I spend much of my time dwelling in a house of numbers so I tally the days, months and years since she’s been gone, and I walk through life trying to carry a basket full of things she’s left behind. It’s a basket full of tolerance, kindness and compassion with no room for things like grudges and spite. It’s not always an easy basket to carry. A few years ago I lost my office manager in the middle of a busy tax season, and I found myself stressed and yelling at one my daughters when she needed my help. And so I work on forgiveness of myself and others since it’s one of those things that I carry in my basket. Last year, six years after my mother’s death, my father married a beautiful sweet woman with only one flaw; she isn’t my mother. My basket of kindness tipped precariously as I struggled to accept this woman in my father’s life.  

 

I often meet with clients beginning to think about retirement. They hem and haw as they try to decide whether to retire or work a few more years. They’d like more time to spend with family and grandkids, time to travel and see the world but are confident in their belief that they will have plenty of time. We work through their numbers while the quiet voice in my head says, “how much time?” Sometimes I will be out shopping or out to dinner, and I will see a woman that reminds me of my mother. I will stare or follow for a few moments unabashedly trying to picture my mother as she would have been in her seventies and eighties. Recently we spent the weekend with my father and his wife at his cabin in the mountains and one morning early when I woke I heard her voice downstairs as she spoke to my grandson. Her voice was remarkably like my mother’s voice, and I was content to lay there for a few moments feigning sleep holding on to what sounded like my mother’s voice. Just last week as I woke my grandson from a nap, he yawned, stretched and then smiled, and in that unguarded moment of sweet innocent sleep he smiled a smile reminiscent of my mother’s smile. Our youngest daughter recently bought a house not too far from our own that bears an uncanny resemblance to my mother’s house, and just a few weeks ago she called to ask if I would help her make pickles with the abundance of cucumbers from her garden. I grabbed my canner, some jars and headed over. In her kitchen we peeled, sliced, laughed and made pickles just like the pickles I used to make with my mom. And that, my friends, is what we keep.
Lilly, nickname Doodle, came to us a little over nine years ago from a breeder in upstate New York. She’s a black and white border collie with a little snippet of brown, and she spent her first day at home laying on my feet in the kitchen while I cut and sliced strawberries for jam.

Within a few weeks amid trips to the vet for her first round of shots we discovered that Lil did not travel in the car well. Almost every car ride ended up with her drooling, shaking and vomiting. Not a fun mess to clean up. Still we tried to include her on trips to the cabin in New Hampshire and other adventures. On one such trip I developed a plan. I decided that if we skipped her morning food her stomach would be empty for the truck ride to New Hampshire. Doodle, we discovered, had other plans. As we rode to New Hampshire Lilly reclined on my lap, a plastic bag ready to aim her head into just in case she lost her stomach. When she did lose her stomach we were all gagging and holding our noses. Evidently, she had spent her day grazing on manure from the horse stalls, one of her favorite snacks. I don’t think any of us were prepared for the foul smell of warm horse manure vomited by a dog in a hot truck.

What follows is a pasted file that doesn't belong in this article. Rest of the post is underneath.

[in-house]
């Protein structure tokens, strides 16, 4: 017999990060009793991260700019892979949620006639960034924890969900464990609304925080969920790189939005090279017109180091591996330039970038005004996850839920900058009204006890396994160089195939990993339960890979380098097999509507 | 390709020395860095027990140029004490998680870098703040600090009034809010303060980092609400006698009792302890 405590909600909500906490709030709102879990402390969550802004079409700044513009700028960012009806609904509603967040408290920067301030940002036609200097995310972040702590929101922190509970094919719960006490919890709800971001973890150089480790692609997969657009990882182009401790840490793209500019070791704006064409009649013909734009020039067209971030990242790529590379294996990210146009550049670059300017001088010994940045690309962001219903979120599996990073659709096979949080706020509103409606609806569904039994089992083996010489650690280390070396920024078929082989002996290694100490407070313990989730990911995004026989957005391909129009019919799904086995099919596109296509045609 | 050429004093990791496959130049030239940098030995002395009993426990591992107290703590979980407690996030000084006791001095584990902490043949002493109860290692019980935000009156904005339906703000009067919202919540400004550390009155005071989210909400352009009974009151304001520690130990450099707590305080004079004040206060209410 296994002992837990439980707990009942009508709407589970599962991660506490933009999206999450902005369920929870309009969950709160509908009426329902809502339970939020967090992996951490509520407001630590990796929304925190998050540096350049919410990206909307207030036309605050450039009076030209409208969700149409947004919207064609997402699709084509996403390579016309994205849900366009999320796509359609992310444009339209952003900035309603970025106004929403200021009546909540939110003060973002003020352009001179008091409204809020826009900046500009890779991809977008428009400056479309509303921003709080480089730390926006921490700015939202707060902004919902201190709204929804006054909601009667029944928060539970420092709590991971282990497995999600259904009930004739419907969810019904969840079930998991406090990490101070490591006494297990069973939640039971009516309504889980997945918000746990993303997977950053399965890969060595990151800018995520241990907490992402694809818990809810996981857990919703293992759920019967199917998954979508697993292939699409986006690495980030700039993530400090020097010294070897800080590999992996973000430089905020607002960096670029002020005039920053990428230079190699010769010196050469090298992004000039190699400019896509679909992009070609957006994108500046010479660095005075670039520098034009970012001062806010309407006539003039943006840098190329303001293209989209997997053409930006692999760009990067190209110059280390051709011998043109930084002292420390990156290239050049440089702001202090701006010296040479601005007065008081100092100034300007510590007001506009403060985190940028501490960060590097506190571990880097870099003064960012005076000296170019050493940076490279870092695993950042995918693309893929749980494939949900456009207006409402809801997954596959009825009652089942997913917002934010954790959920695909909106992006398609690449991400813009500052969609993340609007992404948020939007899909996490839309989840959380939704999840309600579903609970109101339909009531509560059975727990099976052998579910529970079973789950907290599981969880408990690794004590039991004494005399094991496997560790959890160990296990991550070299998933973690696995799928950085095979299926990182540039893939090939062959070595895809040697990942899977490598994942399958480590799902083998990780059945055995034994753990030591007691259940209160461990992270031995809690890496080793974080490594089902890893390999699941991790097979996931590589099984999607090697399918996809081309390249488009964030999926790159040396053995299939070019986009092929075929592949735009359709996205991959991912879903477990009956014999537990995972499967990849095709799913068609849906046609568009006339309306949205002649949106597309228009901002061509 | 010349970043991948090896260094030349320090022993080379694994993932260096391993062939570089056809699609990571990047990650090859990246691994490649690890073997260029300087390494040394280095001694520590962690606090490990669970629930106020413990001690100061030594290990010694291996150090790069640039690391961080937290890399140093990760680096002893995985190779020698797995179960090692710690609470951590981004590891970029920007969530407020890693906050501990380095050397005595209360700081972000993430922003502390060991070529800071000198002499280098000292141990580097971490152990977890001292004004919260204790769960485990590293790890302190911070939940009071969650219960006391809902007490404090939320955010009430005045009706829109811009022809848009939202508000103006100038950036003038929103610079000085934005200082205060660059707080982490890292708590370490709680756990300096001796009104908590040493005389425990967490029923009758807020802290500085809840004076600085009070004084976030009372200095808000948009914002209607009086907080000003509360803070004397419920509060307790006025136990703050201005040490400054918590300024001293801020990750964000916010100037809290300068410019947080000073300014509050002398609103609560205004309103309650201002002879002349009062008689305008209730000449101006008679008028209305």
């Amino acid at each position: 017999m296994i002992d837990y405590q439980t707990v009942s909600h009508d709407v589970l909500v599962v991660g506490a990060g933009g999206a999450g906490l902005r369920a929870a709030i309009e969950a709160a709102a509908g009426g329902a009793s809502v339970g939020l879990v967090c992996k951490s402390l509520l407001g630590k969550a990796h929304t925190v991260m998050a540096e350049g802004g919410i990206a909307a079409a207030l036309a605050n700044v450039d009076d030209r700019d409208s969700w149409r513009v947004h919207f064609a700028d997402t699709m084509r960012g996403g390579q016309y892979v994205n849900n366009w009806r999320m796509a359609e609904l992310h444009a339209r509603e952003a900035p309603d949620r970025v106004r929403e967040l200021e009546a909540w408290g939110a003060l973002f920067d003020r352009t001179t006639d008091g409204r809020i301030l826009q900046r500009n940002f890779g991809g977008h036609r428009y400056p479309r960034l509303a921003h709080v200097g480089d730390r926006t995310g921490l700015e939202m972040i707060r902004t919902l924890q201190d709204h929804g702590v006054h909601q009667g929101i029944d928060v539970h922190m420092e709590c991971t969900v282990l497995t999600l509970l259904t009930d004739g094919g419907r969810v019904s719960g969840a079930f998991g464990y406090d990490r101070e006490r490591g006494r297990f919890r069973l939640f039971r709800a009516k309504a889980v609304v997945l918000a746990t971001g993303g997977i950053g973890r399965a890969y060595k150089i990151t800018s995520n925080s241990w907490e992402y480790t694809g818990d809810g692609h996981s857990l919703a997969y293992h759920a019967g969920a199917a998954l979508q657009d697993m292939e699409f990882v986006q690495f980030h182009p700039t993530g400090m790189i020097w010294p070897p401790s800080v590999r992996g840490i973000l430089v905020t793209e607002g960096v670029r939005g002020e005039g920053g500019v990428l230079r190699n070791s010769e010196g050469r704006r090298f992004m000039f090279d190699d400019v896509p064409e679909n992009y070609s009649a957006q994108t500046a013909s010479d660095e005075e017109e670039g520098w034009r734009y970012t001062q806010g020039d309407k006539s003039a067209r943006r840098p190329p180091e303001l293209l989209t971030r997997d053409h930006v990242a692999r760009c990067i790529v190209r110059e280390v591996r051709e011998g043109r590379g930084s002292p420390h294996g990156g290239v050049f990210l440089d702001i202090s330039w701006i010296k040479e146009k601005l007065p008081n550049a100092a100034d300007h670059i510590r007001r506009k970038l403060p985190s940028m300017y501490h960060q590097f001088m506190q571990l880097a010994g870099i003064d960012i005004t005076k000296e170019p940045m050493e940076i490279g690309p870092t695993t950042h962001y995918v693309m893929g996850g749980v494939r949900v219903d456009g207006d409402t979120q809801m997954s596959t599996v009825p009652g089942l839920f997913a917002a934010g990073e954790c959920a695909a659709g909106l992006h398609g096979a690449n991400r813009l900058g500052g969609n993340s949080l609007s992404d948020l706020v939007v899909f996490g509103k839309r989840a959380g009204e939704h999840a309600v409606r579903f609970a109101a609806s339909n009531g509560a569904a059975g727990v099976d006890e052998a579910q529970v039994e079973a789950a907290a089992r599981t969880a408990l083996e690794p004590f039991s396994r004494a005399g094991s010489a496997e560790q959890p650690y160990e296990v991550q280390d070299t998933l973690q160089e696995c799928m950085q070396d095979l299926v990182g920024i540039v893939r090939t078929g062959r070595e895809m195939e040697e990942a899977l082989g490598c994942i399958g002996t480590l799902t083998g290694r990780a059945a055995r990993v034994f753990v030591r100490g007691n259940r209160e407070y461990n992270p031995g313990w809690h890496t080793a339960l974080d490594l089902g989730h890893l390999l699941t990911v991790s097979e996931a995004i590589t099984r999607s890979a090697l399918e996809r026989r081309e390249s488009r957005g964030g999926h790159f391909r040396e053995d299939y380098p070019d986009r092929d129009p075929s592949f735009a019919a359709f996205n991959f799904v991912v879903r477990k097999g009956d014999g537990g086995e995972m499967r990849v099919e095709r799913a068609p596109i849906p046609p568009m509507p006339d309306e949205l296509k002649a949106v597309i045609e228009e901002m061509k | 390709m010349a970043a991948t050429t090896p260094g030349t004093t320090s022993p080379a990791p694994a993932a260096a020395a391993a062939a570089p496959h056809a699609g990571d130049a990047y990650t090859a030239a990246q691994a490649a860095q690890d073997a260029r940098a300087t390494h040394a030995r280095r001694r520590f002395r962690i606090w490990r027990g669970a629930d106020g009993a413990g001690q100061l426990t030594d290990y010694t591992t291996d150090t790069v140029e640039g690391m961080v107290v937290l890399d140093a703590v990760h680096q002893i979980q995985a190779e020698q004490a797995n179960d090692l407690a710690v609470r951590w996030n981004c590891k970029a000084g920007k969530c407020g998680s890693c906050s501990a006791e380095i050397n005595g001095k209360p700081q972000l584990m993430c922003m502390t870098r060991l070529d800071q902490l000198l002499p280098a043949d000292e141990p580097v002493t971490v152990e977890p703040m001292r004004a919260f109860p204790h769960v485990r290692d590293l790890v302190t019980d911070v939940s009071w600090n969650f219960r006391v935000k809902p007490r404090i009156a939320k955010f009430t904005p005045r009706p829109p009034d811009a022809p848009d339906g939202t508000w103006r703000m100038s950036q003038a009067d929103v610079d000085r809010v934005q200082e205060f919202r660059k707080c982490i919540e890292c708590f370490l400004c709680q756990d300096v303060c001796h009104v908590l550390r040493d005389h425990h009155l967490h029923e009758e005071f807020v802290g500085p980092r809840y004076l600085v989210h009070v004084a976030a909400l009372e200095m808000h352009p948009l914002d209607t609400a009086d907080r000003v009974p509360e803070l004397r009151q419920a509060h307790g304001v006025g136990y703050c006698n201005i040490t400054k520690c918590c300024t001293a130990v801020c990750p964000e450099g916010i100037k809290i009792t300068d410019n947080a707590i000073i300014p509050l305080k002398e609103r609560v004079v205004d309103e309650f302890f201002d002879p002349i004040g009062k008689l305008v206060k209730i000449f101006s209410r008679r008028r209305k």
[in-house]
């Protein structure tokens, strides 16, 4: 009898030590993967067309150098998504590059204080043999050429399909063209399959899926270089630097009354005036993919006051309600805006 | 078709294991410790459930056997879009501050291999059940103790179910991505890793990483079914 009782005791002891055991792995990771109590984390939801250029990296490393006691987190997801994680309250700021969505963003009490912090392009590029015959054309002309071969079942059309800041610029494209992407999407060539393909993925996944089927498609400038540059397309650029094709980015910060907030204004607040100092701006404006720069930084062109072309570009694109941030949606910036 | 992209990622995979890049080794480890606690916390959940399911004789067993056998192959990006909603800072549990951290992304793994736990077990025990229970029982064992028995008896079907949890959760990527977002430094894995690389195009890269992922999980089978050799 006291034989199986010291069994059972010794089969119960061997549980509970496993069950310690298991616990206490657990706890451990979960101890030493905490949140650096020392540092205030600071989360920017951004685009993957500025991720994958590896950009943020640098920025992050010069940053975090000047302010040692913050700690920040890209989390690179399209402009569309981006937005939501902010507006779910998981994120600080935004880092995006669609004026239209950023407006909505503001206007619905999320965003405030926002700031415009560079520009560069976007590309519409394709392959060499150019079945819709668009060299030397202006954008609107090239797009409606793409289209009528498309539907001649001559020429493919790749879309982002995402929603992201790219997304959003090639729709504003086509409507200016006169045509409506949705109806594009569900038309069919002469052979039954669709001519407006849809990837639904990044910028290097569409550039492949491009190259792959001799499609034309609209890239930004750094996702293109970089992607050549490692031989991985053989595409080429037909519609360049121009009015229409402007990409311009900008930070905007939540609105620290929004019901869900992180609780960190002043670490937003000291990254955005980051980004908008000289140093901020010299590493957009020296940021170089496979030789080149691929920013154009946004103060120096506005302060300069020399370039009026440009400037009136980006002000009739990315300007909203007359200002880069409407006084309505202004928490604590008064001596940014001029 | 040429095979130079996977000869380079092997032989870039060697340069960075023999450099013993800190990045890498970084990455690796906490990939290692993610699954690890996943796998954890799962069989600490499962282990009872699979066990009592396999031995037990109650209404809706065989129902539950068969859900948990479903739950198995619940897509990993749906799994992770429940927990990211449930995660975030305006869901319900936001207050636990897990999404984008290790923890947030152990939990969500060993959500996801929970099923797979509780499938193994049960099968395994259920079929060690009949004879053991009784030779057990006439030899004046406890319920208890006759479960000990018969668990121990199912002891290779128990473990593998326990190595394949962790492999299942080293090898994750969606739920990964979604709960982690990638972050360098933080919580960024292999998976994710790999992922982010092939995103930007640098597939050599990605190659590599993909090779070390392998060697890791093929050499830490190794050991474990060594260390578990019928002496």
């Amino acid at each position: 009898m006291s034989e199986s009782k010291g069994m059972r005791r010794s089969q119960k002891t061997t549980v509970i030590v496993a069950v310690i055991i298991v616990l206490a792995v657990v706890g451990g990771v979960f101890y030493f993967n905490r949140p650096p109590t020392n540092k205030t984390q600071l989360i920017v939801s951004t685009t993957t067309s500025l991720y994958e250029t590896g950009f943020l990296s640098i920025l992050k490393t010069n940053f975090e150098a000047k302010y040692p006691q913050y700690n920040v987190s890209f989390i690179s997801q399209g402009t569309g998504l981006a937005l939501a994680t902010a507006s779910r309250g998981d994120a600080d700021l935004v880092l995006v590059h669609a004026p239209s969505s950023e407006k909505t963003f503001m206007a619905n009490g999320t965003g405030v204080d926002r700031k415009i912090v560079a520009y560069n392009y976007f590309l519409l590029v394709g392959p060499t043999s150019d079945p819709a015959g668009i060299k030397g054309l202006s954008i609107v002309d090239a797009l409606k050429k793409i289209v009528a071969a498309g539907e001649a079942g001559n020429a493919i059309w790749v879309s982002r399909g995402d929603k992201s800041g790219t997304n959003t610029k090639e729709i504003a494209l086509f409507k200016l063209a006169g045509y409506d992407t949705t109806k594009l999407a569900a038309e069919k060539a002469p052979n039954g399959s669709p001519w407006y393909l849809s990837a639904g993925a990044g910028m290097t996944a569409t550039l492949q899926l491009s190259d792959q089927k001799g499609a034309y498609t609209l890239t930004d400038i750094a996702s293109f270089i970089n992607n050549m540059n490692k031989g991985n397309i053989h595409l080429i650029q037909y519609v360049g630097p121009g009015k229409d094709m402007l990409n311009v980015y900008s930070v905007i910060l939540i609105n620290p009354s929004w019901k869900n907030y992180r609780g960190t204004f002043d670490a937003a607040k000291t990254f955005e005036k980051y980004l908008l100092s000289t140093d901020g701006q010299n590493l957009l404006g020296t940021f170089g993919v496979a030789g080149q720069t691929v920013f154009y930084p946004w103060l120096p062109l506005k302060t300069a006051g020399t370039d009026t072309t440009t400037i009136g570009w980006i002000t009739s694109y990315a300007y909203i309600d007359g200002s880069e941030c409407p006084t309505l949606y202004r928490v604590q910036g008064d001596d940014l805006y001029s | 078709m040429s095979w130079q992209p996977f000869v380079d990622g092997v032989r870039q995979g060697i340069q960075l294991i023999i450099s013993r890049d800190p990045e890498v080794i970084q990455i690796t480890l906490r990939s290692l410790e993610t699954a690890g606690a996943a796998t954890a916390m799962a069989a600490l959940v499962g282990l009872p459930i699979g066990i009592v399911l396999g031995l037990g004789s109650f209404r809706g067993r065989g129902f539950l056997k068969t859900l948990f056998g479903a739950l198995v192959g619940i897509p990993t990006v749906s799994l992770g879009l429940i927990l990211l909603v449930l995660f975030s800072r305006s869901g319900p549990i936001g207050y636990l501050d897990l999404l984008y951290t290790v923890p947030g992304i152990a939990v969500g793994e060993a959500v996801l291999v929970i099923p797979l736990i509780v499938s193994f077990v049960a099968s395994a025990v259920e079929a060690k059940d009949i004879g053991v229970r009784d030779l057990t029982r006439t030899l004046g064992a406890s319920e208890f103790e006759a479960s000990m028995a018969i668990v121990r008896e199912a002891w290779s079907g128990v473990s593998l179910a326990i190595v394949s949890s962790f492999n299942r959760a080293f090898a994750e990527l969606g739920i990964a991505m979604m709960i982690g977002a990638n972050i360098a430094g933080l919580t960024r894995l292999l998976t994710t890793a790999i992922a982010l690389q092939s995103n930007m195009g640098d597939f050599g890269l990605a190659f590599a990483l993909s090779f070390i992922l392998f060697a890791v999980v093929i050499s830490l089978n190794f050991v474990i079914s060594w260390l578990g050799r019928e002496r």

We decided that Lilly wasn’t meant for travel which suited her just fine. She loves life on the farm. She doesn’t have much in the way of herding skills, but she’s always been great at protecting the animals that make their home on the farm. One morning I was upstairs doing yoga when I looked out the window and glimpsed Lil making a beeline for the house. Directly behind her in hot pursuit were three coyotes. I ran down the stairs and threw the front door open. Lilly ran through the door and straight up the stairs obviously grateful for a way out of her predicament. As a farm dog, Lilly patrols our property, our neighbor’s property and our oldest daughter’s home; to her it’s all one big farm. It’s a lot of work for one small dog keeping track of numerous people and animals. Occasionally she takes time out for some fun, though, and she’s been caught more than once swinging on the horse’s tails as my daughter tries to walk the horses out to their pasture in the morning. Early on Lil bonded with our neighbor, Bruce, and they became the best of friends. Bruce’s retirement meant that Lil had a constant companion outside, and every morning as soon as we let her out she would make the trip next door to see if Bruce was out and about. One day I happened to look out an upstairs window and was surprised to see a well-worn trail from our front door to Bruce’s garage. Hanging on the walls in Bruce’s house are framed pictures of him and Lil. One unfortunate day as Bruce drove down the driveway one of his truck tires bit Doodle’s nose (tire chasing is one of her bad habits). Lilly didn’t speak to Bruce for over a year, and he was heartbroken. Every day he inched closer and closer trying to win back her affections, but for two years she held that grudge until she finally let him back into her heart. She has always spent her days roaming between the houses looking for someone to throw a rock, a ball or a fresh pile of manure to douse herself in. A few years ago she took a stroll down our long laneway and disappeared. My husband and I were away for the weekend and our daughters and niece searched frantically for her hoping to recover her before we returned. As a last ditch attempt my niece decided to check Craigslist. Someone had found our Doodle and kindly listed her on Craigslist: One lost border collie a bit dirty with manure in her coat. We were happy to get her home.